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The Glen

now The Avenue

Location History

1901 - Present

The Avenue

Aft. 1886 - 1901

The Glen

12th July 1891

Death of Samuel Golding


The Glen
- Samuel Golding, Elizabeth M Golding & Albert R Golding
- Census

1884 - 1886

Park Cottage (shown on maps)

- 1884

Park Cottage: Occupied by Hubert Isaacson (see details for Willoughby House - No.103 High Street)


Unoccupied - Census


Hall Harry, artist, Church Lane; h Park Cottage, High Street


Harry Hall, Artist - Census


Park Cottage - Harry Hall, Artist - Census


Henry Hall, Animal Portrait Painter - Census


not shown on Chapman's map of Newmarket

  • The Glen c. 1890s
  • Notes

    • Founded in 1856 by Samuel Golding, Cheapside Store (No.11 Wellington Street) was the first incarnation of what would subsequently become Golding of Newmarket, Clothiers & Outfitters.
      The business proved to be so successful that it outgrew its humble beginnings within seven years and had to relocate to larger premises (No.67 High Street), then owned by his son Herbert Samuel Golding.

    • On the date of the 1891 census (Sunday 5th April 1891), Samuel Golding had retired and was living in 'The Glen', the building shown in the above photo (courtesy of Peter Norman). Sadly later on that year (12th July 1891) he died - details of his will are shown below:-

    • Grasmere

    • 'The Glen' was demolished to make way for the Avenue sometime before 1901 as in that census Samuel's daughter Elizabeth Mary Golding was living in the newly built Grasmere - No.13 the Avenue ... further along, the first person on the census list for those in the Avenue in this year was the Road Foreman.

      More recently Grasmere had been the house of the well known director of HEH Enterprises and the Newmarket Lawn Tennis Club - Gilbert (Gil) Francis Edge, who sadly died on 28th August 2013, aged 92.

    • Grasmere - No.13 the Avenue

    • The following article from the Newmarket Journal details research by NLHS historian Joan Shaw about the location of what is now the Avenue.

    • Park Cottage

    • If you do a very careful comparison between the 1890s photo of 'The Glen' above and the large-scale 1885 map below you'll see that this building is actually the same as that named Park Cottage - the shape of the floor plan - the bay window at the end, the veranda in the centre - this is the one and the same place. There is one slight difference in the photo - you can see a new single-storey room behind the railings on the right and on the map it's just railings, the photo is about 6 years later than the map - enough time to build a new room.

      Shown below this map is the outline of Terrace House and Park Cottage overlaid onto a present-day satellite image - Terrace House fits almost exactly over what is now Godolphin House, the Masonic Hall and the Old Scotch Indian restaurant with very few structural changes (note that originally Godolphin House included the Masonic Hall and the Old Scotch Indian restaurant).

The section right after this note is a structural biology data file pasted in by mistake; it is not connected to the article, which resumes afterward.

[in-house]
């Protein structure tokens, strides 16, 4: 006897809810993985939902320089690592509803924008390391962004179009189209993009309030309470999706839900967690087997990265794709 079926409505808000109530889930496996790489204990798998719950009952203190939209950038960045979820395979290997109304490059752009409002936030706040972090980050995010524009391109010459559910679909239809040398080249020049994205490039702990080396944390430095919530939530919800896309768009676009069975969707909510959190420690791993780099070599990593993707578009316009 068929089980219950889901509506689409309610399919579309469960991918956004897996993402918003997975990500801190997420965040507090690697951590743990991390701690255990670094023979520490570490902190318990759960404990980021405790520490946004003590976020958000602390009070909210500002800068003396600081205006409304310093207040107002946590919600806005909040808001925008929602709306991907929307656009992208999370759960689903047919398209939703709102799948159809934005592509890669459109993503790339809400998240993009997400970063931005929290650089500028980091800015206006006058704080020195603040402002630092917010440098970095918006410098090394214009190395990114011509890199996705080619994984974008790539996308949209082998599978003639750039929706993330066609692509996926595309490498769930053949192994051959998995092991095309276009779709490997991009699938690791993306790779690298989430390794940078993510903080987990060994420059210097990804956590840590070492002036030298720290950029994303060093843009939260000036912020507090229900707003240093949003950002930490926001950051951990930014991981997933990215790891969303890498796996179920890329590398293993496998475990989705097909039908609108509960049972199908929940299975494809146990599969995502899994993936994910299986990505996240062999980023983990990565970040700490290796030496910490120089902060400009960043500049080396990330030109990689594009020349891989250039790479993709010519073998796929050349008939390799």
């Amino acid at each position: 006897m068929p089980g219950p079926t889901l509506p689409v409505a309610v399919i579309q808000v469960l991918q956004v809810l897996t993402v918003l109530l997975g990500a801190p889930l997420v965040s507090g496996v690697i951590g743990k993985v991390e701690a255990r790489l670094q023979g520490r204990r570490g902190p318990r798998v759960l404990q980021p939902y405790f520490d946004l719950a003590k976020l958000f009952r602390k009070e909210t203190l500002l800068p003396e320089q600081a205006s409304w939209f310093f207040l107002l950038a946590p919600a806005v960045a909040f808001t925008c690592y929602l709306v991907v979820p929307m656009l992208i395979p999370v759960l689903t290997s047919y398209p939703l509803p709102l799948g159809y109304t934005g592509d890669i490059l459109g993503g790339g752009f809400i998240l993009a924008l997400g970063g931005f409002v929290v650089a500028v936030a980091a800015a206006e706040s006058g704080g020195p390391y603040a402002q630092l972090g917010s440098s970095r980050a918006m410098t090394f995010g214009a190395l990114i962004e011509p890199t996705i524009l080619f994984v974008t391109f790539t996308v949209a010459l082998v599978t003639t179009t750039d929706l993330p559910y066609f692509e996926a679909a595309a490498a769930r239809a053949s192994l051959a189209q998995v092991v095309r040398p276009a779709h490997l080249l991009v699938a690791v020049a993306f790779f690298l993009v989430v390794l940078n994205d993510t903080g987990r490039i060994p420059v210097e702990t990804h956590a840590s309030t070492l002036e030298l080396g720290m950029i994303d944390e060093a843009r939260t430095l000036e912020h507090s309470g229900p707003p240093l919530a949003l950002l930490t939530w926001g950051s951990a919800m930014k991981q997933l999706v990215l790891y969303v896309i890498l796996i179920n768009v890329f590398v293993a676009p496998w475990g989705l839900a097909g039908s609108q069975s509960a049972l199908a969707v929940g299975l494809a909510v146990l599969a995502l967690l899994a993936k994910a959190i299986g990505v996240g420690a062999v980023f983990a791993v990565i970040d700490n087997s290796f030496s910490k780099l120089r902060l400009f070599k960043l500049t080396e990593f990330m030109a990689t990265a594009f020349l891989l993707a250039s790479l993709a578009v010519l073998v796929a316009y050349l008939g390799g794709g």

It also clearly shows where 'The Glen' / Park Cottage was located over what is now the pavement and part of the roadway of the Avenue.

      [Comment from webmaster - was this room constructed as an easily accessible ground floor bedroom for an aging Samuel Golding?, who was 68 when he died in 1891. Also, noting that this photo was taken in the summer months (as there are flowers in the window boxes), the gentleman you can see in the black suit and top hat does look very sombre, and the blinds of the newly constructed room are mostly drawn ... maybe this photo was taken in July 1891, when Samuel died and the top-hatted gentleman is in a mourning suit? (the Victorian mourning suit consisted of a black morning coat with black trousers and waistcoat, essentially a black version of the morning suit worn to weddings and other occasions). Considering that at that time photos were generally only taken for significant events or locations ...
    • ... so this is entirely possible - comments welcomed.]

      As detailed on the 1891 census Samuel Golding was in 'The Glen' and Hamar Bass was in 'Godolphin House' - if you look very carefully in the top-right-hand corner of the 1890s photo you can just see the corner wall of Godolphin House at the back and comparing this to the 2013 photo at the bottom of this page this position is just above the present-day wall-mounted 'Godolphin' sign on the corner of the building.

    • Before the Avenue - 1885

    • Outline of Terrace House and Park Cottage overlaid on satellite image

    • The Avenue - 2013

    • Harry Hall

    • The Henry (Harry) Hall shown in the earlier census' in Park Cottage is the famous equestrian painter - details about him are shown on the following Wikipedia page.

      By 1881 Harry had moved to a house in Upper Station Road (now Old Station Road), and was living next door to his previous neighbour from Cardigan Lodge; Mary Bottom. He died soon after on 22nd April 1882.

    • Painting by Harry Hall of 'Prince Charlie' at Joseph Dawson's Bedford Lodge Stables Newmarket, 1874

    • Nat Flatman by Harry Hall
      [click on the picture for a larger view]